TR: I would say the biggest change in my work is a result of a much deeper understanding of what performance means to me, and how performance intersects with sculpture and dance and contemporary theoretical frameworks. What is visually, or structurally, different about it though, as artwork that is experienced and perceived by an audience? The boundaries between media are even more perforated now, performance merges into sculpture and dance. The traces of a body, and of actions are recorded through materials over longer periods of time. The work is not as easy to classify, but more sure of itself – more comfortable with being different, and I really love that about it. I have also changed the way in which the work interacts with the viewer, whether it is functioning in a way to choreograph the spectator, or engaging the viewer in its own completion. You, the viewer are more empowered. You have more choices.
CO: MICA has been criticized in the past, and recently, for its lack of performance art classes and mentors. Do you consider yourself a performance artist? How receptive was the institution to your choice in media?
TR: Performance Artist is a label I would use in describing myself, but I don’t fit entirely into that box, so I’d prefer to use just “artist.” I think there is a substantial difference between the greater institution MICA (with a Capitol M) and the MFAST program, as far as how things are reviewed, understood or received. I can speak best to the MFAST program, which has been receptive, supportive, and at times appropriately critical to the work I have done in the program. The program has been very open to letting me go wherever my exploration has led me.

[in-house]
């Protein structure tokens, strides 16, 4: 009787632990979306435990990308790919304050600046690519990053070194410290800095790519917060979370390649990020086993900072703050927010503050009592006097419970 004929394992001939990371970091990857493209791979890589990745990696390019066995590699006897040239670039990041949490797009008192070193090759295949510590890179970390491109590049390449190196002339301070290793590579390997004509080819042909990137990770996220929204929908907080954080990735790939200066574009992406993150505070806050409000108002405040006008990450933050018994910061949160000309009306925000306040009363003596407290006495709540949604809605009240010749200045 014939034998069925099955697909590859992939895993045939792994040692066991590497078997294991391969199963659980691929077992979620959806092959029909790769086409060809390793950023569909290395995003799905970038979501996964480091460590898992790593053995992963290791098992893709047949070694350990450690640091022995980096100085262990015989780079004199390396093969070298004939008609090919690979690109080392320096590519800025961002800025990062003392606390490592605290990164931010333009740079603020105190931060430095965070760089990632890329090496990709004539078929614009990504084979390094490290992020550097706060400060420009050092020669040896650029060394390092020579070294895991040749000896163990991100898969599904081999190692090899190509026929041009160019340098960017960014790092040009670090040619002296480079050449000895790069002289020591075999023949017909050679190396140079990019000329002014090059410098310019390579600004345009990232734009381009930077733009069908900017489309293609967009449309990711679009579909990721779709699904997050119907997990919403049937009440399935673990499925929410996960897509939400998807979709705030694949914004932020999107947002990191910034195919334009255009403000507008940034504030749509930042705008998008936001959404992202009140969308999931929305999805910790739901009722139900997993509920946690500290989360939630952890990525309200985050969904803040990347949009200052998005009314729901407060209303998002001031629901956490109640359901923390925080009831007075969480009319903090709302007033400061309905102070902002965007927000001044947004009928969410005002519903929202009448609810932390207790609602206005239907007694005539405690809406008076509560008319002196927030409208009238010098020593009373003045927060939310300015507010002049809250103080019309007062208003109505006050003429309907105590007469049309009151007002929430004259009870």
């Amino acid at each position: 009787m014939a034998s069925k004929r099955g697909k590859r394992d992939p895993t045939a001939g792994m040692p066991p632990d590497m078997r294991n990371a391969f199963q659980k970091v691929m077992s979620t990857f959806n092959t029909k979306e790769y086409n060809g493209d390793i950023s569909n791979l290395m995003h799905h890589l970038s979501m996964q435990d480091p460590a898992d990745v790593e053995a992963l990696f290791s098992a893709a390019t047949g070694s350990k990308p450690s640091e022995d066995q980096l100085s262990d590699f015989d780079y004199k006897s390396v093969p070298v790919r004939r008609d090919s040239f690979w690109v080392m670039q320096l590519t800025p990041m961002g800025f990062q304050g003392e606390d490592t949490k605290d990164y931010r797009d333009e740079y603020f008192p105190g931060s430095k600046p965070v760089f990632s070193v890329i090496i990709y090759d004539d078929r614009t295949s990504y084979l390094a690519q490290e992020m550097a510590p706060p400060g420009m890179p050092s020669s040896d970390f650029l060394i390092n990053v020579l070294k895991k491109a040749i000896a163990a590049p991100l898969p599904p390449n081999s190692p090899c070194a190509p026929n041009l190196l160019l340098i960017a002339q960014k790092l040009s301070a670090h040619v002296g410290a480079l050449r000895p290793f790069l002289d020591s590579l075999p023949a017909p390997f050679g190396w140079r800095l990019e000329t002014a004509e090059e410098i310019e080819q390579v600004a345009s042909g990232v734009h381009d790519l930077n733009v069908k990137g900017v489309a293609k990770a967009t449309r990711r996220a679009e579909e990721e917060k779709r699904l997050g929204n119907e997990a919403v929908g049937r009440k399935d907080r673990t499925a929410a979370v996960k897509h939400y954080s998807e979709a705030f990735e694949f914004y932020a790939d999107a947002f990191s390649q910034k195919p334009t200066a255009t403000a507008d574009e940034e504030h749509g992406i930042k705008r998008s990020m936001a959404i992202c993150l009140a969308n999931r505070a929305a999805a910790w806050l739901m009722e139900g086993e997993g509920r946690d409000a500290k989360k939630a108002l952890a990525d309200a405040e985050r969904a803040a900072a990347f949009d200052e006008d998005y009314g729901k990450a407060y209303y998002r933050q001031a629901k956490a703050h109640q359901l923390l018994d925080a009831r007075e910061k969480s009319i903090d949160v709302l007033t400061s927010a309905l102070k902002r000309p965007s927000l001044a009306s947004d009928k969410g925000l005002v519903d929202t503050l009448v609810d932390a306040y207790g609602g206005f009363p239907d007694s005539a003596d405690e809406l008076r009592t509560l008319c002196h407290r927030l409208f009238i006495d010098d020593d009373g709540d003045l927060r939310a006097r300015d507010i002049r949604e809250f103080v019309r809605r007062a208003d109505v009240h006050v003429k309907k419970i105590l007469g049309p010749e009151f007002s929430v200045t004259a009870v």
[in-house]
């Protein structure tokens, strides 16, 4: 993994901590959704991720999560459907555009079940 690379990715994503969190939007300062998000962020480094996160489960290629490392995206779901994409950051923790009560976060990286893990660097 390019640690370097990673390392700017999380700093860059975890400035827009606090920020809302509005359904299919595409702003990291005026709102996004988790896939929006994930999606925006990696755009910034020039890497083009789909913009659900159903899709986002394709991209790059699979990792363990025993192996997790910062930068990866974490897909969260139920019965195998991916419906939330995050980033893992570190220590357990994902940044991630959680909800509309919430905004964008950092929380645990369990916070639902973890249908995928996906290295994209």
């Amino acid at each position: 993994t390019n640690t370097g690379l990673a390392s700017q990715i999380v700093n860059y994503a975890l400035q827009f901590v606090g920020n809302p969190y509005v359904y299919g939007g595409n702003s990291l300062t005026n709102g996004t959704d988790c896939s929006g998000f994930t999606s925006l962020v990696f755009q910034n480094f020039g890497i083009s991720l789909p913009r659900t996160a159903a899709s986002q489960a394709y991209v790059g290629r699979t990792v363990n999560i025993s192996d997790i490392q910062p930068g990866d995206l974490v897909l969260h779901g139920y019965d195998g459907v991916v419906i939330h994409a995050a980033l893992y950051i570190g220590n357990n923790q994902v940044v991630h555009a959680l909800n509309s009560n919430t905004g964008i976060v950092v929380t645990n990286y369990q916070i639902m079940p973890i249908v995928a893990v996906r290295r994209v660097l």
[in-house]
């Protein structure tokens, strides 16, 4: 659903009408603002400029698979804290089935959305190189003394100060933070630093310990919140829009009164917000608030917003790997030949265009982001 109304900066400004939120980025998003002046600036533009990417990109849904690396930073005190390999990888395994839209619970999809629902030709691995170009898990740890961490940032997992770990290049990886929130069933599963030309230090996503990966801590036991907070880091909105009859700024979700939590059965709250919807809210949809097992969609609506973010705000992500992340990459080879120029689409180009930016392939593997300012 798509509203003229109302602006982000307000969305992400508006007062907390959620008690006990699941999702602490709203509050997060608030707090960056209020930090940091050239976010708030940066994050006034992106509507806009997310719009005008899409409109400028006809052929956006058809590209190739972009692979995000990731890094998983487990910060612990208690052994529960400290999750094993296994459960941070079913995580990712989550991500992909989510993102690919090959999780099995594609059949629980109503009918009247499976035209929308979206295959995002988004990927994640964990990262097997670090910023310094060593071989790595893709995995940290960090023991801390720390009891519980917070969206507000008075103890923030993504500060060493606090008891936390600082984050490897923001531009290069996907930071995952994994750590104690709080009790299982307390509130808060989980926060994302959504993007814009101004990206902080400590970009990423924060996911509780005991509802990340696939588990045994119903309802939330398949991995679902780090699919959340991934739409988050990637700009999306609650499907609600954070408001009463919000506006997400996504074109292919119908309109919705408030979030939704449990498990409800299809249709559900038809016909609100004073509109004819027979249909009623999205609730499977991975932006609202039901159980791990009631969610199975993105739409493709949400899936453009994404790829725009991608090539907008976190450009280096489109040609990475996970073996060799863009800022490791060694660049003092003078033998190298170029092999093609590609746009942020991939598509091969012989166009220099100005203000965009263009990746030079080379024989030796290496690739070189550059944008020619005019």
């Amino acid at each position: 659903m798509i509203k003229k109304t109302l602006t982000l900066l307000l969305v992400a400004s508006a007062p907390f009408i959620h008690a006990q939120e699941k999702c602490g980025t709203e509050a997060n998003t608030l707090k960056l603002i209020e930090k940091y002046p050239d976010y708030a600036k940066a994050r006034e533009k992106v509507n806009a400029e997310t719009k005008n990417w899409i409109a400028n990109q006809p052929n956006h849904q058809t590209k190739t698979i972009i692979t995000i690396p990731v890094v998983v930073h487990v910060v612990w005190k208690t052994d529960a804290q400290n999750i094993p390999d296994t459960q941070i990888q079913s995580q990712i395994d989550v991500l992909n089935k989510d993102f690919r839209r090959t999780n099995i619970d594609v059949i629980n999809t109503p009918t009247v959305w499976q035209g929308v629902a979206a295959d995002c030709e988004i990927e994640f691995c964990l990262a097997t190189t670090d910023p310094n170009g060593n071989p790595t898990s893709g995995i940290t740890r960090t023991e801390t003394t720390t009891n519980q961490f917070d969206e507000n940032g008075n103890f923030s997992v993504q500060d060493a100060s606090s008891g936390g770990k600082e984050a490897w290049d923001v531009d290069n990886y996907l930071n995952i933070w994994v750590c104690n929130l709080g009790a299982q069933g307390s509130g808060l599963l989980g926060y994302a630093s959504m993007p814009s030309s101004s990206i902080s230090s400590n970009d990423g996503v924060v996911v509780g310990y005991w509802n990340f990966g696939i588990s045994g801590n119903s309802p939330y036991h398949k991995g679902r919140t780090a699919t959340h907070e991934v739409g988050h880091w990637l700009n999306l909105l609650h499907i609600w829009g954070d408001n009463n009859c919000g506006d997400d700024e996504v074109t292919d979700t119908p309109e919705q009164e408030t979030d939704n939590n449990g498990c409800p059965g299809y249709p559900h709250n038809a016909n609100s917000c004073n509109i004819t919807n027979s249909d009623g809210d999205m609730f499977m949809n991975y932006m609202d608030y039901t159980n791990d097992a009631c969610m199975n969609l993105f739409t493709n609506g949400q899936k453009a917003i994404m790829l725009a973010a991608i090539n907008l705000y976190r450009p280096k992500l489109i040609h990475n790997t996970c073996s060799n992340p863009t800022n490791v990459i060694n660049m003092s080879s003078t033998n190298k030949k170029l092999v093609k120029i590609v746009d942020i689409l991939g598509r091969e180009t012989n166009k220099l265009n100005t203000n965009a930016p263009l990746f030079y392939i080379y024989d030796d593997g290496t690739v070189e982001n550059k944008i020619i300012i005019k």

In my particular case, the lack of a performance art mentor was not a problem, because I was looking for mentors who were versed in performance, but had a strong framework in other visual arts media, specifically sculpture and contemporary critical theory. I was looking to find ways to frame and integrate what I knew about performance into the visual arts, looking to theory pertaining to drawing and sculpture and media, and ways I could adapt it to what I was doing and thinking. That was the perspective I was seeking, because I had spent a lot of time already in the performance and dance world.
I was able to get what I needed and more from the mentors in the MFAST program, but I do hope in the future they find someone who brings that performance aspect. There are people that could really benefit, and I am sure I would have too, but I didn’t feel like I missed out on anything. It actually seems like a problem at many schools, how to teach performance, and what to teach. It’s an interesting dilemma. People have barely figured performance art out and now dance has thrust onto the art school scene. I don’t know how many art schools are ready for that. It makes this an exciting time to be doing this type of work. And I stand straddling both worlds… which I have come to terms with. I quite like it now.
CO: You have been the co-founder, with Amanda Miller, and producing artistic director of Miller Rothlein since 2004, a performance company. What exactly does your company do? Where and who is your audience?